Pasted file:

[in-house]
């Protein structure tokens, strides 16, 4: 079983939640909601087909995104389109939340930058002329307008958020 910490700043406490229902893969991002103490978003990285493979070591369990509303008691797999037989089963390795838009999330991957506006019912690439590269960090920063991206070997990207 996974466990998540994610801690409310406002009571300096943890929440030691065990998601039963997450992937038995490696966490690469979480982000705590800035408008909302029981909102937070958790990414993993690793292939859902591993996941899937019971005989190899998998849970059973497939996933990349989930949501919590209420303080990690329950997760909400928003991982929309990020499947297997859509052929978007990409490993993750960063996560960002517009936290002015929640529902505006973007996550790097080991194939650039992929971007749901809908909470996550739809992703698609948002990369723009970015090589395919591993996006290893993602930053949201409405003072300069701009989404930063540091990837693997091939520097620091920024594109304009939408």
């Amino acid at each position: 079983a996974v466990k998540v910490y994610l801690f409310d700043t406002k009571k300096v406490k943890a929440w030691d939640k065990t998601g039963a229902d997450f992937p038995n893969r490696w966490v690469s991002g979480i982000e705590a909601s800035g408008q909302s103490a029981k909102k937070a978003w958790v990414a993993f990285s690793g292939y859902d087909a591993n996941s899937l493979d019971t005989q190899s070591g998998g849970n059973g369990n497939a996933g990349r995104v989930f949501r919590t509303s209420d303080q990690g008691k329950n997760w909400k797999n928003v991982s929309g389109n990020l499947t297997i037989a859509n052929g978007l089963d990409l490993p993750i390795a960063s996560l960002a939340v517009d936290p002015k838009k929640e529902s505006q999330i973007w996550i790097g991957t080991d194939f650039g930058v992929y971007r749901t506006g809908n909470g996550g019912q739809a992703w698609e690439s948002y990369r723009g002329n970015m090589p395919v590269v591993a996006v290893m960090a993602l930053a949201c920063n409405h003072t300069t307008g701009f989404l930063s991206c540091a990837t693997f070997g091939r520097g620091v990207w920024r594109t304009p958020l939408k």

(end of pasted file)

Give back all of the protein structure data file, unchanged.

[in-house]
């Protein structure tokens, strides 16, 4: 079983939640909601087909995104389109939340930058002329307008958020 910490700043406490229902893969991002103490978003990285493979070591369990509303008691797999037989089963390795838009999330991957506006019912690439590269960090920063991206070997990207 996974466990998540994610801690409310406002009571300096943890929440030691065990998601039963997450992937038995490696966490690469979480982000705590800035408008909302029981909102937070958790990414993993690793292939859902591993996941899937019971005989190899998998849970059973497939996933990349989930949501919590209420303080990690329950997760909400928003991982929309990020499947297997859509052929978007990409490993993750960063996560960002517009936290002015929640529902505006973007996550790097080991194939650039992929971007749901809908909470996550739809992703698609948002990369723009970015090589395919591993996006290893993602930053949201409405003072300069701009989404930063540091990837693997091939520097620091920024594109304009939408």
């Amino acid at each position: 079983a996974v466990k998540v910490y994610l801690f409310d700043t406002k009571k300096v406490k943890a929440w030691d939640k065990t998601g039963a229902d997450f992937p038995n893969r490696w966490v690469s991002g979480i982000e705590a909601s800035g408008q909302s103490a029981k909102k937070a978003w958790v990414a993993f990285s690793g292939y859902d087909a591993n996941s899937l493979d019971t005989q190899s070591g998998g849970n059973g369990n497939a996933g990349r995104v989930f949501r919590t509303s209420d303080q990690g008691k329950n997760w909400k797999n928003v991982s929309g389109n990020l499947t297997i037989a859509n052929g978007l089963d990409l490993p993750i390795a960063s996560l960002a939340v517009d936290p002015k838009k929640e529902s505006q999330i973007w996550i790097g991957t080991d194939f650039g930058v992929y971007r749901t506006g809908n909470g996550g019912q739809a992703w698609e690439s948002y990369r723009g002329n970015m090589p395919v590269v591993a996006v290893m960090a993602l930053a949201c920063n409405h003072t300069t307008g701009f989404l930063s991206c540091a990837t693997f070997g091939r520097g620091v990207w920024r594109t304009p958020l939408k």